If you need to extend the life of the loan by more than 30 years, you can do so by clicking the “30-Year Mortgage” tab at the bottom of the spreadsheet. Then, select the bottom line to click and drag it to the cells beneath. When you open the loan amortization Excel template, you will see two distinct sections. If you don’t want to make a template from scratch, don’t worry because you can use one of mine that I’ve built already. While these are aimed at mortgages, you can customize them according to your situation by editing the number of years and loan type, such as auto loans or unsecured personal loans.

## How Does Excel Treat a Street Address

This quick one-time solution works well for a specific loan or mortgage. With this amortization table Excel template, I added a section where you can add and track the extra payments. It works the same way as the last template, but there is a cell for Extra Payments in the input section and a column that shows them in the table. Some loans in the UK use an annual interest accrual period (annual compounding) where a monthly payment is calculated by dividing the annual payment by 12.

This spreadsheet includes a second worksheet (the Loan Payment Schedule) that allows you to record the actual payment instead. When an amortization schedule includes rounding, the last payment usually has to be changed to make up the difference and bring the balance to zero. This might be done by changing the Payment Amount or by changing the Interest Amount. Changing the Payment Amount makes more sense to me, and is the approach I use in my spreadsheets. This spreadsheet-based calculator creates an amortization schedule for a fixed-rate loan, with optional extra payments.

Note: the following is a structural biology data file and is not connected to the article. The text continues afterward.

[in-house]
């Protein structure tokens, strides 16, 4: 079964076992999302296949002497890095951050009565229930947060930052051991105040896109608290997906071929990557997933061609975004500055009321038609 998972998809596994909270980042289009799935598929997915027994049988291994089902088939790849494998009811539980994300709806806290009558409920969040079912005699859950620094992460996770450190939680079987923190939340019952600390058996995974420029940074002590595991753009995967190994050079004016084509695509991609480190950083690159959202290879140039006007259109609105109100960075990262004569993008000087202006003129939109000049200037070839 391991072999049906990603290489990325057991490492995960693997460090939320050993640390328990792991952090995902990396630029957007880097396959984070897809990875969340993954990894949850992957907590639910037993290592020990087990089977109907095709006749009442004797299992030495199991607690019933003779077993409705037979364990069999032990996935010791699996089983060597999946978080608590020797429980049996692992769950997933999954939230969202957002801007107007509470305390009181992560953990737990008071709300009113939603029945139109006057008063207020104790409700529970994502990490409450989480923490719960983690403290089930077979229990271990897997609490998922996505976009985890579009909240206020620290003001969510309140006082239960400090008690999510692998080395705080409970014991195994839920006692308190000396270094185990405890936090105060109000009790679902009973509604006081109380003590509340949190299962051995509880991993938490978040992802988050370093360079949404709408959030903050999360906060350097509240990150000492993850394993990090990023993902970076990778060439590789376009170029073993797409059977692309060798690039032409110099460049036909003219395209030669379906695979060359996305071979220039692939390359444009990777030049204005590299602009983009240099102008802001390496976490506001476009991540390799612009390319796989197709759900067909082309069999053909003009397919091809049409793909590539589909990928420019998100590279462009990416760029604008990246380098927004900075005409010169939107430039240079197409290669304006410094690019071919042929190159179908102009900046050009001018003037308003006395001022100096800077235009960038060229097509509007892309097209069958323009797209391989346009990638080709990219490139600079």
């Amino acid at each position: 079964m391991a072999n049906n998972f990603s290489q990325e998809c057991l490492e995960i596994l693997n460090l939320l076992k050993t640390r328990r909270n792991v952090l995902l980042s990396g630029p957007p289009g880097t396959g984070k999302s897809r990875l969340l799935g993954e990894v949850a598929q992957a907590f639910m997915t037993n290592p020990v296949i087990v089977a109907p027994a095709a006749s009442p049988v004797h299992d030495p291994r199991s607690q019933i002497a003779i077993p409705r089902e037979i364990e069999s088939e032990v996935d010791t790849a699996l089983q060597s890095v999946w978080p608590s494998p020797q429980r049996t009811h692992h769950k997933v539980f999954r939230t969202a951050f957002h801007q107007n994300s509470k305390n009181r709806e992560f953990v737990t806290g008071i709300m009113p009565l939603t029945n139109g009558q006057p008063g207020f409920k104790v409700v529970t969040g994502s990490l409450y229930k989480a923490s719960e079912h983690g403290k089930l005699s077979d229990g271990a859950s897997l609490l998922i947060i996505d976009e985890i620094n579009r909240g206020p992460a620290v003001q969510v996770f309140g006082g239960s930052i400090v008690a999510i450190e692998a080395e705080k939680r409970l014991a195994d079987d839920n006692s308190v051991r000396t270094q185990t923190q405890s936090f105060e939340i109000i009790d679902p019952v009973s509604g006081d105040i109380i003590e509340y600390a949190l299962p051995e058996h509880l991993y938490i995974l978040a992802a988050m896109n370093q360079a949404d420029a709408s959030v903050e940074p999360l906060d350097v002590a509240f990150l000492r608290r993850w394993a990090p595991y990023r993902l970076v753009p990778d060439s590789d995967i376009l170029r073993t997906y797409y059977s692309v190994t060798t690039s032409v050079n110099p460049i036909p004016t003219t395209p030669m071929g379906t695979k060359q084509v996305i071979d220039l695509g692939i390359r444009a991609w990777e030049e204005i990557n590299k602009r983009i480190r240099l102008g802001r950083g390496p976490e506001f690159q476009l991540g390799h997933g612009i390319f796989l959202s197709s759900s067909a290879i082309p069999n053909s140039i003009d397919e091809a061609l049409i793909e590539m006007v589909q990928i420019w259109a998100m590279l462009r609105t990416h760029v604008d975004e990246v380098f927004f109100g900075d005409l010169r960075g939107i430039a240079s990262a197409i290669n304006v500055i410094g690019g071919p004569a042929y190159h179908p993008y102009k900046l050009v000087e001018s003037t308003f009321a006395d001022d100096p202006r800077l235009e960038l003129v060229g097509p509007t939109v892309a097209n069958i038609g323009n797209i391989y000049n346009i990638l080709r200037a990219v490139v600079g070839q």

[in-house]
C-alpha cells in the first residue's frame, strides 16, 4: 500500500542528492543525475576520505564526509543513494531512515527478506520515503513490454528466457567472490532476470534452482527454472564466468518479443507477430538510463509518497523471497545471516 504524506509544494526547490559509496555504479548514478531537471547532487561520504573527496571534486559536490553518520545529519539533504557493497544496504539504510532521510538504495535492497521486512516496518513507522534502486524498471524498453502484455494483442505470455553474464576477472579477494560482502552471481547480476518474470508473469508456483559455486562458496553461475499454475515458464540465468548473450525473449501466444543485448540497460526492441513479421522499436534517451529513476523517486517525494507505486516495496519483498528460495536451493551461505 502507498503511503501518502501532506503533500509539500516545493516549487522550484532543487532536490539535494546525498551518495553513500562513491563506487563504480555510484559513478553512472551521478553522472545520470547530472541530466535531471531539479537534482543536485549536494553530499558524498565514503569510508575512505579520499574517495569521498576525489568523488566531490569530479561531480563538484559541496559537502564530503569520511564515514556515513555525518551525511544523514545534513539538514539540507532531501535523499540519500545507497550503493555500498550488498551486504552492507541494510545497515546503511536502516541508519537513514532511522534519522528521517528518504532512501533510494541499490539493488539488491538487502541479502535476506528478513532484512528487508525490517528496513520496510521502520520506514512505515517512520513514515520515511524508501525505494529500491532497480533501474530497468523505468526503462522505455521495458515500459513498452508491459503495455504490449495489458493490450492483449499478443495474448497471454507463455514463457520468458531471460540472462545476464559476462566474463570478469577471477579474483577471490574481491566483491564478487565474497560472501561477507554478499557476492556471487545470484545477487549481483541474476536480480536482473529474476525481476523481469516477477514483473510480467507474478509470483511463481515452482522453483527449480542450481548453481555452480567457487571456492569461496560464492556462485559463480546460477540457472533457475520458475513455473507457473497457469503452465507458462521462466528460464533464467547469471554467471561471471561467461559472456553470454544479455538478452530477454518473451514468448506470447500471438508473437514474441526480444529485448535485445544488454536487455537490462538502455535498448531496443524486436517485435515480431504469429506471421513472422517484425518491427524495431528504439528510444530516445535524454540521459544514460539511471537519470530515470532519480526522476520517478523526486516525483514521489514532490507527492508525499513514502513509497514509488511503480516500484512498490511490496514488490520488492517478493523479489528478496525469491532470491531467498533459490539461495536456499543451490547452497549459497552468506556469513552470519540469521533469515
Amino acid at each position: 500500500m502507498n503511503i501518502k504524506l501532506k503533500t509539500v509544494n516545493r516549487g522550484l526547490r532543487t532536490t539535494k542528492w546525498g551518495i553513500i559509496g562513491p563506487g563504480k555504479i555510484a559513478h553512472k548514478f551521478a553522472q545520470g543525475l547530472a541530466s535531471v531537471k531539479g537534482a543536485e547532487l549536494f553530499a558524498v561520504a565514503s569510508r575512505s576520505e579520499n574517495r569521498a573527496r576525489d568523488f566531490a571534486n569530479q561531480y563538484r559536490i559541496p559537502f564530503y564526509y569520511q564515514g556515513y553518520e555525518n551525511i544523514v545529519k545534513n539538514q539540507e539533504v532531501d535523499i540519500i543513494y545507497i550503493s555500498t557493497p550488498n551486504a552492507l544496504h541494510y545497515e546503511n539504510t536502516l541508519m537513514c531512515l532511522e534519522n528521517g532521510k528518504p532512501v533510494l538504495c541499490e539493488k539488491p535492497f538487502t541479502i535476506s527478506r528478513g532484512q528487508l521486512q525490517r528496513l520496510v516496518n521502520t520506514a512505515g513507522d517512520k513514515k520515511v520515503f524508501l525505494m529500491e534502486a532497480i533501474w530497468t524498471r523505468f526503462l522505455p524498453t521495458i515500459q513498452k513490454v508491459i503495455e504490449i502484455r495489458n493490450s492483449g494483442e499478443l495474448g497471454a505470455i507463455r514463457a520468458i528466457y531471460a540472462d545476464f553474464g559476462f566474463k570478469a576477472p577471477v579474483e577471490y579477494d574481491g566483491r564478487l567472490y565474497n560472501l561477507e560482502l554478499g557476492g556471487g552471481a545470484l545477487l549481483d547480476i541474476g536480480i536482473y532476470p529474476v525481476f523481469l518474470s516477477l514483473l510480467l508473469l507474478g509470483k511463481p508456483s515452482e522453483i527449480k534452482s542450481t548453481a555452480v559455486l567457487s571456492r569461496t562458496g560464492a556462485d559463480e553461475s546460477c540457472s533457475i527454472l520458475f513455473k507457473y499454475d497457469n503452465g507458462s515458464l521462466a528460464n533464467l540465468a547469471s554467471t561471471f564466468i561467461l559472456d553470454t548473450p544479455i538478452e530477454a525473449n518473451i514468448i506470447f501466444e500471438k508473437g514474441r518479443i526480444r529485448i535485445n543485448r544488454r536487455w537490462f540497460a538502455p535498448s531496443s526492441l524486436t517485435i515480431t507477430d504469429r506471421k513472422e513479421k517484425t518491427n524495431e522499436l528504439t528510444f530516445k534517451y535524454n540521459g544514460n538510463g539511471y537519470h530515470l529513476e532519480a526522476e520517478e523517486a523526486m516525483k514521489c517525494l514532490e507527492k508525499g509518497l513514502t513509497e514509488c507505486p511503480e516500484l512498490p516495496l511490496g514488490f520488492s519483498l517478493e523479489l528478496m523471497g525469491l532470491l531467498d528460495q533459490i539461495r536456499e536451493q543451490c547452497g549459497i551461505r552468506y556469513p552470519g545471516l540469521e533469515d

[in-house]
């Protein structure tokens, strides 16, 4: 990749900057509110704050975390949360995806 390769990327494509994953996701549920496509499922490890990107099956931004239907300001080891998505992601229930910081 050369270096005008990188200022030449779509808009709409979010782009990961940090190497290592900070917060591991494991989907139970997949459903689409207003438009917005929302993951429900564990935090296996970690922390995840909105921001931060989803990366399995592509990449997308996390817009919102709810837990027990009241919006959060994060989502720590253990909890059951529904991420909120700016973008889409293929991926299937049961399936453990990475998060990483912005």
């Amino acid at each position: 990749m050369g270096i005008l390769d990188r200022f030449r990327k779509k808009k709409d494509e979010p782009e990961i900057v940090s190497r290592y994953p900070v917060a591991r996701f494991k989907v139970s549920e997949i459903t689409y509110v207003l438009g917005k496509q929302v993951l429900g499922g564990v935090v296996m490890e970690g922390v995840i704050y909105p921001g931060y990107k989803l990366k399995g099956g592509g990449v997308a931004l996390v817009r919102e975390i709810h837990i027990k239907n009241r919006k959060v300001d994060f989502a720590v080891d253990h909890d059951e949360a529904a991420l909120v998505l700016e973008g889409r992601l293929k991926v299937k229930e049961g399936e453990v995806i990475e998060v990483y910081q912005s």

The formula uses a combination of principal under a period ahead of the cell containing the principal borrowed. This period begins to change when we copy and drag the cell down. The table below shows that at the end of 120 periods, our loan is repaid. The third column is the principal that will be repaid monthly. For example, for the 40th period, we will repay $945.51 in principal on our monthly total amount of $1,161.88. They help visualize the outstanding balance of a loan over time, especially when comparing basic interest loan offerings or home loans.